Then, because it’s basically impossible to forecast with any sense of precision the exact finish a player will have, I put everybody in a tier based on their likelihood to finish in the Top 3 / Top 5 / Top 10 / Top 20 based on their projections and their ranking in the qualities aforementioned: IP, K-BB%, and SIERA, while demoting players with known injuries or issues. I’ll say it every week: don’t look at this as hierarchical. Instead, look at it as descriptive of the pitchers who have the qualities to have the best possible outcome. When you start to view players as bearers of certain qualities of stats that are complementary, you no longer worry about sniping or “getting your guy,” because you know that there are just guys who are “more or less likely” to reach their projections and you adjust your draft strategy according to that.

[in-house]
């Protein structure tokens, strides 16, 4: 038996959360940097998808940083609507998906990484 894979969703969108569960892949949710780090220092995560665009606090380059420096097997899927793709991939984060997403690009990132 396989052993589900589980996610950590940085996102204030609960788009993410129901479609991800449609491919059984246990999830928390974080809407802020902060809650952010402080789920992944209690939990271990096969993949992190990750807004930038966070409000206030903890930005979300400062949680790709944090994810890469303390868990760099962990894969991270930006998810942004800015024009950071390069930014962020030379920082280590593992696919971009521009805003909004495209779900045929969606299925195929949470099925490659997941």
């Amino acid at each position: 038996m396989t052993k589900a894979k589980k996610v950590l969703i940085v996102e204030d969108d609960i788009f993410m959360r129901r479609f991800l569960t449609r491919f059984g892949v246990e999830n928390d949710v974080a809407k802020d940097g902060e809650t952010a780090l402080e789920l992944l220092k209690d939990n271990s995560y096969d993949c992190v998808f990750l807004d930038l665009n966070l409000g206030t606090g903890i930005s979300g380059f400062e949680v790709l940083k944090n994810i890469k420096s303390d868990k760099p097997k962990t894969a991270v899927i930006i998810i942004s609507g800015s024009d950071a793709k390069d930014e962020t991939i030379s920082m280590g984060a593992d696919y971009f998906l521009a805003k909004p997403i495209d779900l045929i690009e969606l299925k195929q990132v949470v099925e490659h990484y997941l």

So, this is a new set of rankings that I’m going to start the MLB year with because I feel it’s even better than my previous rankings. If you want my previous rankings, you can find them under my Top 100 Starting Pitchers 2021 week two article. I’ll note in the comments where major changes occur between the sets.

But wait! Didn’t I say that I was gonna teach you how to do this? Isn’t that the last part of liberation? Sure! It’s super easy. Start by scrolling way up and clicking on “Stats/Projections>Steamer/Razzball Projections>Pitchers”. Rudy offers all his projections in .csv form for free. How punk is that? Guy does all this work and just gives it to you for nothing. Then, you can calculate K% and BB% by dividing K and BB by Total Batters Faced, respectively. You calculate K-BB% by subtracting BB% from K%. Rudy provides SIERA in his rankings. If you want to do historical stuff, download past data from Fangraphs>Leaderboards. I did some of my own magic in my own rankings, but play with your results as you like. Add in weighting of categories, historical data, other SABRmetric stuff, whatever you like. Have fun, and be creative!